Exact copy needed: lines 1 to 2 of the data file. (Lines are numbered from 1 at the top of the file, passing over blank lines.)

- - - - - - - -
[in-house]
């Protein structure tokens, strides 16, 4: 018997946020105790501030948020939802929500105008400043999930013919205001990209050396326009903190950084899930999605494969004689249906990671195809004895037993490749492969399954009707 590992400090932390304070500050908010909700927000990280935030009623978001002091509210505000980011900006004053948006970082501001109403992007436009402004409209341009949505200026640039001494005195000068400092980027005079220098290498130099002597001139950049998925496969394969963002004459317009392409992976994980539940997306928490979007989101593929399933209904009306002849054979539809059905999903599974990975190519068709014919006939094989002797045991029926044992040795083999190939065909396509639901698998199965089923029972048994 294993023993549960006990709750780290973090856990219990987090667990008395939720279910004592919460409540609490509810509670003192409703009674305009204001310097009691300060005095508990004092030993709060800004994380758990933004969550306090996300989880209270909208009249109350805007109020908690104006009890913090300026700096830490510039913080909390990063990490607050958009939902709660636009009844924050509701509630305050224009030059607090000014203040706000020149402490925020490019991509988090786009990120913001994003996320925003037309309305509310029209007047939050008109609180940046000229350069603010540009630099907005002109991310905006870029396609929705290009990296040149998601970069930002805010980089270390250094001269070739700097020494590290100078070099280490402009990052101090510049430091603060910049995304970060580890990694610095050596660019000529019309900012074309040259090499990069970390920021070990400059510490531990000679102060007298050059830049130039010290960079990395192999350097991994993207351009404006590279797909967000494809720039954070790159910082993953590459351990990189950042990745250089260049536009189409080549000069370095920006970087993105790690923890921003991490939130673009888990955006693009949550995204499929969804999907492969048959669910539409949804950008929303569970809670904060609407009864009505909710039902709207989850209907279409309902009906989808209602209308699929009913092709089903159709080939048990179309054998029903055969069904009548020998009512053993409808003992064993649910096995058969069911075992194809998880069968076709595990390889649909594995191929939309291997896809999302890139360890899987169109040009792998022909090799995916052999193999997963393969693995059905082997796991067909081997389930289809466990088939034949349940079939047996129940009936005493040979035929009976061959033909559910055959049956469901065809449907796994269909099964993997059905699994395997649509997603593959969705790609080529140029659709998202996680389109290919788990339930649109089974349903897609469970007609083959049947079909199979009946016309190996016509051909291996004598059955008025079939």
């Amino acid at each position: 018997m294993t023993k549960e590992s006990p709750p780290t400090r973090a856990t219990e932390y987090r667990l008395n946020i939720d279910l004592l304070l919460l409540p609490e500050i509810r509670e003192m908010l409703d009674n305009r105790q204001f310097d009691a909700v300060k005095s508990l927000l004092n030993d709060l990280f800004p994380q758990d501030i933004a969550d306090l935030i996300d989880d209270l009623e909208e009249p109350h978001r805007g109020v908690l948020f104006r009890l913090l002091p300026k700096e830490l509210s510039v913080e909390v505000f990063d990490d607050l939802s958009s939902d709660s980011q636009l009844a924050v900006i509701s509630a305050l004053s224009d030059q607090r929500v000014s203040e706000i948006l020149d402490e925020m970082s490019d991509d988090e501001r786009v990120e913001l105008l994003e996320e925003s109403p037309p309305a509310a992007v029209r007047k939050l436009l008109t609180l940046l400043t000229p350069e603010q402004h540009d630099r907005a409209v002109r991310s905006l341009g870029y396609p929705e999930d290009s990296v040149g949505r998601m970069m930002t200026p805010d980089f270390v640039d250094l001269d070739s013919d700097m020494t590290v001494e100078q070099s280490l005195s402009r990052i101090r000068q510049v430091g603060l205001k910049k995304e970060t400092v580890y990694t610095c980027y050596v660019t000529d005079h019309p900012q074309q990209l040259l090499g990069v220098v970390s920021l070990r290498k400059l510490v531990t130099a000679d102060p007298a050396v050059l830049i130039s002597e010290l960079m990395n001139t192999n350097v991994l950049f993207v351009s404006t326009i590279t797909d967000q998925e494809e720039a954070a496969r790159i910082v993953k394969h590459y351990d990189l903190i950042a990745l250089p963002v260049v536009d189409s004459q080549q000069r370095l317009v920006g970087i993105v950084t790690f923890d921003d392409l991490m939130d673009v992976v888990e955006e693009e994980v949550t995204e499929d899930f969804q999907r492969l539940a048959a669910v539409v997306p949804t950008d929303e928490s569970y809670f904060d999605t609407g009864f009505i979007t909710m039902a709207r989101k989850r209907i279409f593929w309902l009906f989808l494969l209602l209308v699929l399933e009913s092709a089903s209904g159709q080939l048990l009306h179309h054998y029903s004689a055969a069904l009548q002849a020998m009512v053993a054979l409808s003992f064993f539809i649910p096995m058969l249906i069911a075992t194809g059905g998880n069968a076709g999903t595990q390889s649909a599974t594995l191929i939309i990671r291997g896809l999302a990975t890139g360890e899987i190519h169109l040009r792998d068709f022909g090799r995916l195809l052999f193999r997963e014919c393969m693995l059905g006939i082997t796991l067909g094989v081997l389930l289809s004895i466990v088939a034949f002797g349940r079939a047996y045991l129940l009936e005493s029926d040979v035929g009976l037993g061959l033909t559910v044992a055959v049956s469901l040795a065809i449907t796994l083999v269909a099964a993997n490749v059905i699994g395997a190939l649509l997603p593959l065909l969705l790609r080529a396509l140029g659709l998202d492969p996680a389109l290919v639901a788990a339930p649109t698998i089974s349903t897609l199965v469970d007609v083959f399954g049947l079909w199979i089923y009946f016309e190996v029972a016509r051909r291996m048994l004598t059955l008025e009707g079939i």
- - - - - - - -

[in-house]
């Protein structure tokens, strides 16, 4: 018997946020105790501030948020939802929500105008400043999930013919205001990209050396326009903190950084899930999605494969004689249906990671195809004895037993490749492969399954009707 590992400090932390304070500050908010909700927000990280935030009623978001002091509210505000980011900006004053948006970082501001109403992007436009402004409209341009949505200026640039001494005195000068400092980027005079220098290498130099002597001139950049998925496969394969963002004459317009392409992976994980539940997306928490979007989101593929399933209904009306002849054979539809059905999903599974990975190519068709014919006939094989002797045991029926044992040795083999190939065909396509639901698998199965089923029972048994 294993023993549960006990709750780290973090856990219990987090667990008395939720279910004592919460409540609490509810509670003192409703009674305009204001310097009691300060005095508990004092030993709060800004994380758990933004969550306090996300989880209270909208009249109350805007109020908690104006009890913090300026700096830490510039913080909390990063990490607050958009939902709660636009009844924050509701509630305050224009030059607090000014203040706000020149402490925020490019991509988090786009990120913001994003996320925003037309309305509310029209007047939050008109609180940046000229350069603010540009630099907005002109991310905006870029396609929705290009990296040149998601970069930002805010980089270390250094001269070739700097020494590290100078070099280490402009990052101090510049430091603060910049995304970060580890990694610095050596660019000529019309900012074309040259090499990069970390920021070990400059510490531990000679102060007298050059830049130039010290960079990395192999350097991994993207351009404006590279797909967000494809720039954070790159910082993953590459351990990189950042990745250089260049536009189409080549000069370095920006970087993105790690923890921003991490939130673009888990955006693009949550995204499929969804999907492969048959669910539409949804950008929303569970809670904060609407009864009505909710039902709207989850209907279409309902009906989808209602209308699929009913092709089903159709080939048990179309054998029903055969069904009548020998009512053993409808003992064993649910096995058969069911075992194809998880069968076709595990390889649909594995191929939309291997896809999302890139360890899987169109040009792998022909090799995916052999193999997963393969693995059905082997796991067909081997389930289809466990088939034949349940079939047996129940009936005493040979035929009976061959033909559910055959049956469901065809449907796994269909099964993997059905699994395997649509997603593959969705790609080529140029659709998202996680389109290919788990339930649109089974349903897609469970007609083959049947079909199979009946016309190996016509051909291996004598059955008025079939």